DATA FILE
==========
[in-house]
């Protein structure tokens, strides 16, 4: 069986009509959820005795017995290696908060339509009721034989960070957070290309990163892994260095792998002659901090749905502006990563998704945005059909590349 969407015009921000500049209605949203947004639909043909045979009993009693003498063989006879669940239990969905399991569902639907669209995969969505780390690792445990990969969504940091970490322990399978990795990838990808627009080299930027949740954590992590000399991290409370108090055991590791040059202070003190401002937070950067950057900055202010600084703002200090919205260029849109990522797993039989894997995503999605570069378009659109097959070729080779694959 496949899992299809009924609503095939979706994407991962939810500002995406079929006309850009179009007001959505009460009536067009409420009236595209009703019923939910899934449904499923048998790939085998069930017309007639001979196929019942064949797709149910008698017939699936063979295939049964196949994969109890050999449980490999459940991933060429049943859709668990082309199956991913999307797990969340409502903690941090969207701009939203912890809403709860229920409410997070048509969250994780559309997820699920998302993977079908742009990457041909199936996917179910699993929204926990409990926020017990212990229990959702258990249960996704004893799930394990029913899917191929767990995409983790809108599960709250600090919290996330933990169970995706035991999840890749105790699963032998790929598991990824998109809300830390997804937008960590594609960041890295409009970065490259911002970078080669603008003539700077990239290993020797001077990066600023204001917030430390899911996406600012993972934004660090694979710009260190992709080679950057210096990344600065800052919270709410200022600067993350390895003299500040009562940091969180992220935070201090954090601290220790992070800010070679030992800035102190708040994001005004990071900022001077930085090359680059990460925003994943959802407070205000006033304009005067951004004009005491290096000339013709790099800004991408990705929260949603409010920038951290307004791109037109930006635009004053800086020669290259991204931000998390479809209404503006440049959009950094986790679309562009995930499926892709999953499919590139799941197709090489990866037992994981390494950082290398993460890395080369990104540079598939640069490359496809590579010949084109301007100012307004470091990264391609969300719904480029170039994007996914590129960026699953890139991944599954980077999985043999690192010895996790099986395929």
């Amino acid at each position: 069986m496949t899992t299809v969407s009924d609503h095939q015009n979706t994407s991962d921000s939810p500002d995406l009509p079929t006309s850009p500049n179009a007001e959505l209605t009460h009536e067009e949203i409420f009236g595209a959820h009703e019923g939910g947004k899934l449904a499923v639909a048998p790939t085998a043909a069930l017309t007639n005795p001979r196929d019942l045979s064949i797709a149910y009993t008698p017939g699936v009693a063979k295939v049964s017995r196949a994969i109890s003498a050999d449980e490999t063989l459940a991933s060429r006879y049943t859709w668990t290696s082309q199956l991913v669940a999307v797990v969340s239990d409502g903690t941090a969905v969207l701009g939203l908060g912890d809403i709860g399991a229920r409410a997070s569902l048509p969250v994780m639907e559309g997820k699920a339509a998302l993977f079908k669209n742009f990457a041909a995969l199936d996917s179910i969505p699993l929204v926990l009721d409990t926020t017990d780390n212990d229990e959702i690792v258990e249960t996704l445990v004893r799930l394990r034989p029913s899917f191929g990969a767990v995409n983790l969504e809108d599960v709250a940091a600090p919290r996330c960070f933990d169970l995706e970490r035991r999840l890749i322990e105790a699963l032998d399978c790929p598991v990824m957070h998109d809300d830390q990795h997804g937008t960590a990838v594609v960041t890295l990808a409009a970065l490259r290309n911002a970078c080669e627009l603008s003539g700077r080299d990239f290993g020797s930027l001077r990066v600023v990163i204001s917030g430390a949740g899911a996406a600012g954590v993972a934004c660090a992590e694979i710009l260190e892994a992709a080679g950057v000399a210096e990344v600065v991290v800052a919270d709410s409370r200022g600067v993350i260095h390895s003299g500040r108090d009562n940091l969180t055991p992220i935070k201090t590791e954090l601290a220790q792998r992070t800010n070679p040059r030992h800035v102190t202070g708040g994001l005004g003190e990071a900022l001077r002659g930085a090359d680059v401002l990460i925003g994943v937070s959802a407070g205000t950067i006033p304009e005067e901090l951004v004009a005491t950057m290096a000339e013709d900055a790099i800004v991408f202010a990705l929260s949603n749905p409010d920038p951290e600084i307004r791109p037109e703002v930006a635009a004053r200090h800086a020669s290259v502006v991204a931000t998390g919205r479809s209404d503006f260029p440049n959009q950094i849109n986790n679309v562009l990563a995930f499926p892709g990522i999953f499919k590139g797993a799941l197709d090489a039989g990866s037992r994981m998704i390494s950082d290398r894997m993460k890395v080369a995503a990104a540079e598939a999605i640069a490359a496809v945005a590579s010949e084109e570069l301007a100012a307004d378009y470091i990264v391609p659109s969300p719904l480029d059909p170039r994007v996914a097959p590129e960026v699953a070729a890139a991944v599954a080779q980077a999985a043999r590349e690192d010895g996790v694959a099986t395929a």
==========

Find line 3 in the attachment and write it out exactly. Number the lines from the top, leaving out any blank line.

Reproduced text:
């Amino acid at each position: 069986m496949t899992t299809v969407s009924d609503h095939q015009n979706t994407s991962d921000s939810p500002d995406l009509p079929t006309s850009p500049n179009a007001e959505l209605t009460h009536e067009e949203i409420f009236g595209a959820h009703e019923g939910g947004k899934l449904a499923v639909a048998p790939t085998a043909a069930l017309t007639n005795p001979r196929d019942l045979s064949i797709a149910y009993t008698p017939g699936v009693a063979k295939v049964s017995r196949a994969i109890s003498a050999d449980e490999t063989l459940a991933s060429r006879y049943t859709w668990t290696s082309q199956l991913v669940a999307v797990v969340s239990d409502g903690t941090a969905v969207l701009g939203l908060g912890d809403i709860g399991a229920r409410a997070s569902l048509p969250v994780m639907e559309g997820k699920a339509a998302l993977f079908k669209n742009f990457a041909a995969l199936d996917s179910i969505p699993l929204v926990l009721d409990t926020t017990d780390n212990d229990e959702i690792v258990e249960t996704l445990v004893r799930l394990r034989p029913s899917f191929g990969a767990v995409n983790l969504e809108d599960v709250a940091a600090p919290r996330c960070f933990d169970l995706e970490r035991r999840l890749i322990e105790a699963l032998d399978c790929p598991v990824m957070h998109d809300d830390q990795h997804g937008t960590a990838v594609v960041t890295l990808a409009a970065l490259r290309n911002a970078c080669e627009l603008s003539g700077r080299d990239f290993g020797s930027l001077r990066v600023v990163i204001s917030g430390a949740g899911a996406a600012g954590v993972a934004c660090a992590e694979i710009l260190e892994a992709a080679g950057v000399a210096e990344v600065v991290v800052a919270d709410s409370r200022g600067v993350i260095h390895s003299g500040r108090d009562n940091l969180t055991p992220i935070k201090t590791e954090l601290a220790q792998r992070t800010n070679p040059r030992h800035v102190t202070g708040g994001l005004g003190e990071a900022l001077r002659g930085a090359d680059v401002l990460i925003g994943v937070s959802a407070g205000t950067i006033p304009e005067e901090l951004v004009a005491t950057m290096a000339e013709d900055a790099i800004v991408f202010a990705l929260s949603n749905p409010d920038p951290e600084i307004r791109p037109e703002v930006a635009a004053r200090h800086a020669s290259v502006v991204a931000t998390g919205r479809s209404d503006f260029p440049n959009q950094i849109n986790n679309v562009l990563a995930f499926p892709g990522i999953f499919k590139g797993a799941l197709d090489a039989g990866s037992r994981m998704i390494s950082d290398r894997m993460k890395v080369a995503a990104a540079e598939a999605i640069a490359a496809v945005a590579s010949e084109e570069l301007a100012a307004d378009y470091i990264v391609p659109s969300p719904l480029d059909p170039r994007v996914a097959p590129e960026v699953a070729a890139a991944v599954a080779q980077a999985a043999r590349e690192d010895g996790v694959a099986t395929a």